Last time in the Best and Worst of NXT UK: Aoife Valkyrie defeated Nina Samuels, and Travis Banks did his best against Jordan Devlin. If you’d like to read previous installments of the Best and Worst of NXT UK, click right here. Follow With Spandex on Twitter and Facebook. You can also follow me on Twitter if you want.
And now, the Best and Worst of NXT UK from April 2, 2020.
Things I Love #1: This episode features one match with almost the entire men’s roster in it, which basically takes up the second half of the show. So what do they do? Spend the first half of the show on two matches that feature the women’s roster. Any non-NXT wrestling show (including AEW Dynamite) would have found a way to fill out that time without any extra focus on the women, and I’m glad this brand is different in that regard.
Things I Love #2: It’s great that Kay Lee Ray and Jinny seem to get along. They’re both cocky heels, so their readiness to team up might be a surprise. But all Jinny cares about is being the most stylish queen in NXT UK, and all Kay Lee cares about is the Women’s Championship. Jinny’s not after the title (at least not right now) so she’s no threat to Kay Lee, and Kay Lee only ever wears jeans when she’s not in ring gear, so she’s no threat to Jinny. Plus teaming up with KLR helps Jinny feel important, and teaming up with Jinny helps KLR look strong against her probably next challenger Piper Niven. I love it when people get along and character motivations make sense.
The team-up between Niven and Dani Luna is if anything less cohesive than the heel alliance, but that makes sense too. Dani’s brand new and does’t really know anyone, and all of Piper’s previous friends have either turned to the dark side or fled the show for Parts Unknown. So it seems likely early on that the heel team will win, and sure enough, they do.
If I have a complaint about this match, it’s that they do a little too much of that clichéd thing where the heels are cheating and the babyface who’s not legal (Piper in this case) tries to get in the ring to deal with it, so the ref spends like a full two minutes turned entirely toward the babyface corner yelling to stay out of the ring while the heels do whatever they want behind his back. You’d think refs would eventually learn which wrestlers can be trusted. But that’s just wrestling, I guess.
The Changeling Returns
Literal Faery Childe Xia Brookside is back from a hiatus (and what an episode to return on!) and celebrates by getting a solid win against Amale, who’s name I really wish was pronounced Ah-mah-lay but apparently it isn’t. This is almost a squash, but it makes Xia look strong on her return. It also reverses the body image stereotyping of the first match, by pitting a likable skinny girl against a bad girl with a booty. I’m not sure that needed doing, and I’m pretty sure it wasn’t intentional, but they did it all the same.
Xia’s growing a lot as a performer, which I like watching. That finisher is a little slow and awkward in the middle, but I like what she’s going for. Hopefully she’ll be able to keep training for however long the show’s not taping. She’s from a wrestling family, so you have to assume she’s well-equipped for working out. (Is there a “Brookside Dungeon?”)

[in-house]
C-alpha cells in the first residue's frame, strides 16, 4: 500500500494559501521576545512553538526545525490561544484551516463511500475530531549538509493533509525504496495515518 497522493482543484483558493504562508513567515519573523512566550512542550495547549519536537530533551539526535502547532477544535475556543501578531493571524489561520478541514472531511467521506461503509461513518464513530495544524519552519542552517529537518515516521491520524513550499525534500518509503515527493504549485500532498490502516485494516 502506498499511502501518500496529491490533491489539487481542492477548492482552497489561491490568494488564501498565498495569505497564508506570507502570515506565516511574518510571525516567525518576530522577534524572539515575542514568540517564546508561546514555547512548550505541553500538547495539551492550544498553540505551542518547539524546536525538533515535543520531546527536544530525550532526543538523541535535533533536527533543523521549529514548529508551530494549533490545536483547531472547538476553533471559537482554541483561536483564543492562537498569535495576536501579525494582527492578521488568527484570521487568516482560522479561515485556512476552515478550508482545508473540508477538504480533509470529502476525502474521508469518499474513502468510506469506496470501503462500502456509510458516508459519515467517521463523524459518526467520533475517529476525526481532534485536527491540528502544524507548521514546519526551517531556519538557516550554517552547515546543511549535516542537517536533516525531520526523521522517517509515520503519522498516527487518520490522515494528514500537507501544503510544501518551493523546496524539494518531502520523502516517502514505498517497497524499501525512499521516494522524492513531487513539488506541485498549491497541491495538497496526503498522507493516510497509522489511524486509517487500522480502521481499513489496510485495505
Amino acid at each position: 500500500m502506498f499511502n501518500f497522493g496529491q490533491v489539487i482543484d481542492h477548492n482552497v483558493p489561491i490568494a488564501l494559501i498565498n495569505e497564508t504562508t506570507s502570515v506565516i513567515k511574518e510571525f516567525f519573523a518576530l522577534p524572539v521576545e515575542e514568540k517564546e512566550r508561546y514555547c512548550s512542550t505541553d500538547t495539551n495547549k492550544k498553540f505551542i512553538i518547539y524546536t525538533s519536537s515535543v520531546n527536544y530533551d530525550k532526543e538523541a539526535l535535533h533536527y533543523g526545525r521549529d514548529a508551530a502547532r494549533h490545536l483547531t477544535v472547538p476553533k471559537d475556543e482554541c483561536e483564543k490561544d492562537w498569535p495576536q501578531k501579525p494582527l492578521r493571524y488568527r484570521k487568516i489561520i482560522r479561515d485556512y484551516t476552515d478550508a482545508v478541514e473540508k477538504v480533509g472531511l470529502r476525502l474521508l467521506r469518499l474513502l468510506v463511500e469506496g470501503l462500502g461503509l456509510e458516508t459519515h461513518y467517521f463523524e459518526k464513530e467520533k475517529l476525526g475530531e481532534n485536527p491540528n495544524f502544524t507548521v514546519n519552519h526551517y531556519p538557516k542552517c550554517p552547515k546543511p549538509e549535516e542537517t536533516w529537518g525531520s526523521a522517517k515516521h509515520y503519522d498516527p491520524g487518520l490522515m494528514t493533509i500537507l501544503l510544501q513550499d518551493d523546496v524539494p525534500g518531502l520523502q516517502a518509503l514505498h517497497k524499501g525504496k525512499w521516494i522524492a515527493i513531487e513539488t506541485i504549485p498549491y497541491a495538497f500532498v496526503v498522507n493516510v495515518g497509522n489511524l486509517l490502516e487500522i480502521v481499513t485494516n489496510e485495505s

The Final Blow-Out
It’s pretty great actually that the last match before an unannounced hiatus of undetermined length is a 20-man Battle Royal. Just let all the guys get in the ring one last time to do all their shit before everybody goes home. Not that they knew what was going to happen when they taped this, but it was well into March so they may have at least had an inkling that things were about to get weird.
Here are some things I liked in the Battle Royal:
- Moustache Mountain entering together and smiling at each other like “Are we really going to fight if it comes down to it?”
- A-Kid using Saxton Huxley to avoid letting his feet hit the ground when he gets thrown over the top rope. You could call this “the Kofi spot” but I don’t think Kofi has ever ridden a man like a beast of burden.
- The fact that the Tag Team members of both Gallus and Imperium aren’t in the match. A three man faction would be too strong in a match like this, especially if it’s guys as big as Gallus or as skilled as Imperium. Leaving those guys out lets Joe Coffey and Alexander Wolfe look strong on their own (especially since they both make it to the final four) with dominating unfairly.
- Moustache Mountain really fighting each other when it does come down to it.
- Bomber Dave Mastiff being the guy it takes a whole bunch of guys to toss out.
- Ilja Dragunov and Tyler Bate as the final two. I know they’re both faces, but they look great in the ring together and I hope this leads to a one-on-one match down the road (even if it’s way down the road).
- Ilja winning. He’s been on the rise since his arrival, and this is a great look for wrestling’s most likable Soviet Super-Soldier. Plus he eliminates Bate because Tyler can’t help showing off instead of stepping through the ropes like a normal person, which illustrates Tyler’s number one flaw.
Of course, we don’t know when Ilja will actually get his shot at WALTER, because this is the last episode of NXT UK that was taped before the Coronavirus shut everything down. The plan had been to record some episode at WrestleMania Axxess like last year, but obviously that’s not happening. They don’t mention this on the air, but they do promote a “Rise of NXT UK” recap show for next week. We’ll see what happens the week after that, and the week after that, and so on. I’ve grown to love this show, and I’ll miss it for however long its gone. At the same time, I can’t say I’m sad that they’re not just recording crowd-free episodes at the UK Performance Center.
So we don’t know when there will be more new episodes of NXT UK, but when there are I’ll be here to recap them.
Goodbye, crowds. I hope it’s not forever.